A new generation, for a better world.
|Posted on October 1, 2020 at 2:30 PM|
Hidden amongst us is an entire world, unseen. It exists all around as, as well as within us. This world is teeming with a wild diversity of life that is everchanging and evolving. This world is the microworld, and within it exists a great many creatures and organisms. Viruses, bacteria, and fungus are the most common. Tiny insects and other creatures, like the tardigrade, live within this realm as well. The micro world consists of tiny things that we cannot see without the aid of magnifying lenses, like a microscope. When a lot of microorganisms group together into what is known as a “colony”, we can see them like how astronauts can see cities from space. That’s exactly what you’ll be doing with this project!
We usually think of “dirty” places as having a lot of bacteria, but sometimes our idea of what’s dirty and what’s not is skewed by how we think of things. As an example, we often think about the toilet as being dirty because it’s where we relieve ourselves, but the non-porous surface and frequent flushing can actually help prevent bacterial growth. On the flip side, a kitchen sponge is often viewed as clean because it’s what we use to wash our dishes. However, the porous nature of the sponge combined with it’s exposure to food and constant moisture can actually make it an incredible breeding ground for bacteria.
Let’s get to the experiment so you can see for yourself!
Here’s what you’ll need:
-Stove or Microwave
-Petri dishes (or something similar)
-1 cup Beef Stock
-1 Packet unflavored Gelatin
-2 Teaspoons Sugar
-Clean cotton swabs
What to do:
To start this experiment, we need to make a growth agar. This is a substance that provides a surface for bacteria to grow on while also providing a food source. Some bacteria feed on proteins, others prefer sugars. This agar gel will provide both, giving you a wide range of potential bacteria to grow. To make the growth agar, start by heating up the beef stock to the point of boiling (this can be done in a stove or microwave). Remove from heat and mix in the sugar and gelatin, making sure to stir all ingredients until fully dissolved. Let the mixture cool for about 10 minutes.
While the mixture is cooling, make sure your petri dishes are sterilized (or as sterile as you can get them). The best way to do this if using glass or heat-safe plastic is to submerge them in boiling water for approximately ten minutes, before removing them with tongs and allowing to air dry and on clean space. While your dish will still have some contamination due to contact with the air, this step will help provide you the best possible results for a home experiment.
Once your agar mixture is cooled and your dishes are sterile and dry, fill each dish about halfway with the mixture. Let cool a bit longer before closing and placing in the fridge to set. After about two hours, your prepared agar should be ready. If need be, you can keep them in the fridge for up to two days before using. Remove the dishes from the fridge and allow to warm up to room temperature before using.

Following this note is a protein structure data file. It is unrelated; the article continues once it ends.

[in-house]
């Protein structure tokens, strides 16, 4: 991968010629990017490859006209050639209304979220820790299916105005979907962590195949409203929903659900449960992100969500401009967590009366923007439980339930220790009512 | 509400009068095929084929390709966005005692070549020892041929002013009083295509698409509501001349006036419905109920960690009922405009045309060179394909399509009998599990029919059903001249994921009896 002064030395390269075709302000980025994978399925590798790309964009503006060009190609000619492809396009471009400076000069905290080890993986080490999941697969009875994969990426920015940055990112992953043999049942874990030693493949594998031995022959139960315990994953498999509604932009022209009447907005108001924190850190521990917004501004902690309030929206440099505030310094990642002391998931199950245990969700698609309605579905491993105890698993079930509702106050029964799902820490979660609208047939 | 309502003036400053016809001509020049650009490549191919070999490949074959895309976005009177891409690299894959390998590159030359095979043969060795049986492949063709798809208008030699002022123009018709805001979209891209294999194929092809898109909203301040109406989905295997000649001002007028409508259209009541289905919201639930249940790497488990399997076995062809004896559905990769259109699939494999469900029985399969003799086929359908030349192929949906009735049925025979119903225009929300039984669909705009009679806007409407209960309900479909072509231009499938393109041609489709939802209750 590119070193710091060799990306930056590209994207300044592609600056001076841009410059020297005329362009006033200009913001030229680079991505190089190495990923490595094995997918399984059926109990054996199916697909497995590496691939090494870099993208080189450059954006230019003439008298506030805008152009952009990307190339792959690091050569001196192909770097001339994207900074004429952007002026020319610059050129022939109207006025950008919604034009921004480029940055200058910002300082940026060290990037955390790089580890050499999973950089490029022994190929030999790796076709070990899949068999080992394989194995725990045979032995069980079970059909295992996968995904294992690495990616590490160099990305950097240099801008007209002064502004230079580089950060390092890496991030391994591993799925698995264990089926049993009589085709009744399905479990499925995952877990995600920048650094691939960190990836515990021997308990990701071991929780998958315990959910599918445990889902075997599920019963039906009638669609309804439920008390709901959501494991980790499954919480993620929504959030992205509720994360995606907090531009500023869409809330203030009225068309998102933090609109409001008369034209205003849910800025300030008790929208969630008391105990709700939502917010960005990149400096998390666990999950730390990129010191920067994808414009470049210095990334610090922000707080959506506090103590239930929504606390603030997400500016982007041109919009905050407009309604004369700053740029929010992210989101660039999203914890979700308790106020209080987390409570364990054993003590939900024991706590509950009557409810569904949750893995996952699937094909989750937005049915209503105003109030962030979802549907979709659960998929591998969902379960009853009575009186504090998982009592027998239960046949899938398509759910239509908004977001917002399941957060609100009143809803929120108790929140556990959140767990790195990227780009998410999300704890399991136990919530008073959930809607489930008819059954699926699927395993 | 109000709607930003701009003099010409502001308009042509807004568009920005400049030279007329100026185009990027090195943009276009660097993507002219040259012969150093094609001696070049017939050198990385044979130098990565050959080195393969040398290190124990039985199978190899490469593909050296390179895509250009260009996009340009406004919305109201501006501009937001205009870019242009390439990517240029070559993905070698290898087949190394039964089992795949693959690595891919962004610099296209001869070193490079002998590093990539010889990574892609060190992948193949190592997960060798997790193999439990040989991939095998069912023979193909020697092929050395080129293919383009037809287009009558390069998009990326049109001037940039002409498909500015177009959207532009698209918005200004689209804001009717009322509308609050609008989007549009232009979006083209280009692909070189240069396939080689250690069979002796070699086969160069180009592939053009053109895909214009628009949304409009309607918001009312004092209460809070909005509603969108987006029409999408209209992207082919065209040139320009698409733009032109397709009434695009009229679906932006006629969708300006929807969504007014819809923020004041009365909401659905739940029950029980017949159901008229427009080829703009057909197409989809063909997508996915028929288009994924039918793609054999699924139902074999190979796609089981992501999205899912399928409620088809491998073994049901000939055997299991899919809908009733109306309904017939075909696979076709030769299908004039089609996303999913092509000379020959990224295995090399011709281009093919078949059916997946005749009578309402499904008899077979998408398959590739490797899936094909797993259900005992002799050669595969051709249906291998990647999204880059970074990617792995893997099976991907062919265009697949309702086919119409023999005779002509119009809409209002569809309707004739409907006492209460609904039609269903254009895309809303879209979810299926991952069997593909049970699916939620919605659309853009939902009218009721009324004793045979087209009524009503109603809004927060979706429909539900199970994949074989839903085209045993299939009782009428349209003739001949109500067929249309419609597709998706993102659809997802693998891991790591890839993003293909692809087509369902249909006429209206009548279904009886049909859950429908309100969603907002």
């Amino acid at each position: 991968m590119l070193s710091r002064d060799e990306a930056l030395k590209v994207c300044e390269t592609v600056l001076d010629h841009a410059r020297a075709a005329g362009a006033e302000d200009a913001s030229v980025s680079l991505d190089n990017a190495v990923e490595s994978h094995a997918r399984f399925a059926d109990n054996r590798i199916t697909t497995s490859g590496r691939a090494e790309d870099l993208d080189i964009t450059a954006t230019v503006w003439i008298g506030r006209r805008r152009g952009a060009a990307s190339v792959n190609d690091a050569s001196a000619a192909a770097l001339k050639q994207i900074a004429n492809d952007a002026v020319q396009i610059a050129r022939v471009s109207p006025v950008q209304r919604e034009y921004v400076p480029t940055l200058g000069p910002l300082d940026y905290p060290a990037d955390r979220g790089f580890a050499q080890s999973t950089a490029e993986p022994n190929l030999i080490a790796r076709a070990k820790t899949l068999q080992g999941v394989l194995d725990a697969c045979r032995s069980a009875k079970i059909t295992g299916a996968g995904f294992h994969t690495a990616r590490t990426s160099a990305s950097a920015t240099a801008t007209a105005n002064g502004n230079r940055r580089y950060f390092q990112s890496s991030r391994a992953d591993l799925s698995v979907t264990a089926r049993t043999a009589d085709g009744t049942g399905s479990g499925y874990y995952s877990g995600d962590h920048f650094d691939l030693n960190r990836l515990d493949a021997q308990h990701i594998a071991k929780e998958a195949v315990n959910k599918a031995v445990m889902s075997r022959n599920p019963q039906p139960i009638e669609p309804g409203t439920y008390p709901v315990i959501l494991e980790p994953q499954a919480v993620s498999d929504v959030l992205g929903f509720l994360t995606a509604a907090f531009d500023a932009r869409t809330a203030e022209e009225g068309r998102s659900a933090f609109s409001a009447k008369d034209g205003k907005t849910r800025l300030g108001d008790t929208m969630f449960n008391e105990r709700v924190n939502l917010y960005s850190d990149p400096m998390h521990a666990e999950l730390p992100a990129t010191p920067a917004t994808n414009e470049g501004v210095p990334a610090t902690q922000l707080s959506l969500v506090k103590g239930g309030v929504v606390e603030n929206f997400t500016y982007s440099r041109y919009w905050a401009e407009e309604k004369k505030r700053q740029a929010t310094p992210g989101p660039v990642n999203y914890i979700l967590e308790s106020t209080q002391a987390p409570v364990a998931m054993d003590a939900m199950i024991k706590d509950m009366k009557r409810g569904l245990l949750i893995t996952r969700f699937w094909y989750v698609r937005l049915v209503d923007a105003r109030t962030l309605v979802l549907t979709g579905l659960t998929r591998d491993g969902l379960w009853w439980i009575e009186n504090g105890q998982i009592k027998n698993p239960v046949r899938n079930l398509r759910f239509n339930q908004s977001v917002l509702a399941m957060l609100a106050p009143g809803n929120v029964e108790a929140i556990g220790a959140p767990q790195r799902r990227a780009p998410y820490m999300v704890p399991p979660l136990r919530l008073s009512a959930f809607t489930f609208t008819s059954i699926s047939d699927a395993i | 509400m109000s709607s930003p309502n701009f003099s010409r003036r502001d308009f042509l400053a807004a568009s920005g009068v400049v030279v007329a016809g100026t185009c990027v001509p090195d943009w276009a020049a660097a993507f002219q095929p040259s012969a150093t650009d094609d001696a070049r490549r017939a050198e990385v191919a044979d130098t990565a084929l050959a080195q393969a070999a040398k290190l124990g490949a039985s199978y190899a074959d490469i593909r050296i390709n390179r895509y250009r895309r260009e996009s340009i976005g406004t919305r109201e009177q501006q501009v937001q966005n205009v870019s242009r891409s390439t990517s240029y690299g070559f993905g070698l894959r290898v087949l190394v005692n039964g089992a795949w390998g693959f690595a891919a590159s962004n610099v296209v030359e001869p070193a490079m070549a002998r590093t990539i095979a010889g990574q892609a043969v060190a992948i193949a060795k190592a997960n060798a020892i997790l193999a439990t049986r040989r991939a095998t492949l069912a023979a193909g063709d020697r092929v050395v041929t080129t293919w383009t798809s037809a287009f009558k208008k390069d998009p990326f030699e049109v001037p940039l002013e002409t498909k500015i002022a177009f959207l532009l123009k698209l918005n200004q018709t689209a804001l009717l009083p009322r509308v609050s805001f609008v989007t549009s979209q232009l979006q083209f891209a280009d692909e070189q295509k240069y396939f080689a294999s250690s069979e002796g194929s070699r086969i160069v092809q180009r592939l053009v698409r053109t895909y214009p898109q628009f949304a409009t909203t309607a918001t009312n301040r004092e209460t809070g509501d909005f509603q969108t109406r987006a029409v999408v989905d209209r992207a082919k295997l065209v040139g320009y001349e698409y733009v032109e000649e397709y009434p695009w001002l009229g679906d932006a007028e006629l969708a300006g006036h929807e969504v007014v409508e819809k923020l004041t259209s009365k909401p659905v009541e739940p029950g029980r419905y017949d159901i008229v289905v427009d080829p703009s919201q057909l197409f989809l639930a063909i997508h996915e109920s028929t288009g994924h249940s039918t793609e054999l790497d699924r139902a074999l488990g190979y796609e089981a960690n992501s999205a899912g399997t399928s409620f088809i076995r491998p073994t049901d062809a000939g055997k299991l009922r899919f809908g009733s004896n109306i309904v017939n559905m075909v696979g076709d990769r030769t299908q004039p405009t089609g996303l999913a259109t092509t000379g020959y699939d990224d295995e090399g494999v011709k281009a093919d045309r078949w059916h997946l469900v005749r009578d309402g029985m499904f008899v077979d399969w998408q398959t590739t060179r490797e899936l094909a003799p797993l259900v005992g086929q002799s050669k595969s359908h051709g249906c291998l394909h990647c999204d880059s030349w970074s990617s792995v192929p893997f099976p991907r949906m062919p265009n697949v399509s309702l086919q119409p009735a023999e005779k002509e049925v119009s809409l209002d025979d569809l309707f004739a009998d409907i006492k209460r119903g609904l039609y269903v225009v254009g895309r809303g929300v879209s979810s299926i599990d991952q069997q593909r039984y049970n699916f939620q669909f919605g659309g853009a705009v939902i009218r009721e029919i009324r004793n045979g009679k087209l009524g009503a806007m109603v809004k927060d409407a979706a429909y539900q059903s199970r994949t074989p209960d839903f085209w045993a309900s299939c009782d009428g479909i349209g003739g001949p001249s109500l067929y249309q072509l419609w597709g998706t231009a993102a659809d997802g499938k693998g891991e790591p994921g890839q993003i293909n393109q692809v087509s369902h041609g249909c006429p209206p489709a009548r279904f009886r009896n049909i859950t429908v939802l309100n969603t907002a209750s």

The next step is inoculation! Think of a few places around your home that you think of as really clean or really dirty. As previously mentioned, the toilet and kitchen sponge are good places to start. Using a fresh cotton swab, rub the swab over the surface you want to test. Without touching anything else, gently rub that same part of the cotton swab over the surface of your agar. Close the dish, wash your hands, grab a fresh swab and dish, and do the same with another surface. Be sure to label each dish with where the sample came from using tape and a marker.
Place all of your samples in a warm place to incubate them. For our project, the back end on top of the fridge provided the perfect conditions for growth. Now it is time to wait and observe. Come back to your samples at two, six, twelve, and twenty-four hours to observe and compare each one. By twelve hours, you should notice at least a streak or film on some of the areas you’ve swabbed. By twenty-four hours, obvious bacterial growth and colonization should be visible. Be sure to take notes throughout the project to refer back to or compare samples later.
After your twenty-four-hour observations, you’ll want to safely dispose 0f the experiment. By day two, the bacteria may start breaking down the gel which leaves a runny mess. While some bacteria are good for us (like probiotics in yogurt), some can be really nasty or harmful to us. It’s best to just not take the risk and dispose of the whole sealed dish.
Project Notes: As always, be sure to use proper protective gear while preparing and conducting this experiment. Heat protection when making the agar, as well as gloves and a facial covering while swabbing and inoculating are important. Also, be certain to wash your hands and change gloves in between each step. Doing so not only helps protect your health but also helps keep germs on your hands from contaminating your experiment.
If you don’t have petri dishes, don’t fret! There’s plenty of other options. Baby food jars or clean deli containers can work, too! Just make sure you can safely sterilize and close whatever it is you’re using. We just happened to have sterile locking containers left over from a field job, so we used those.
Where did you take samples from? How did your cultures turn out? We love to see your projects! Be sure to share them with us here, or on any of our social media pages.
CJ w/ Children of Terra-NEO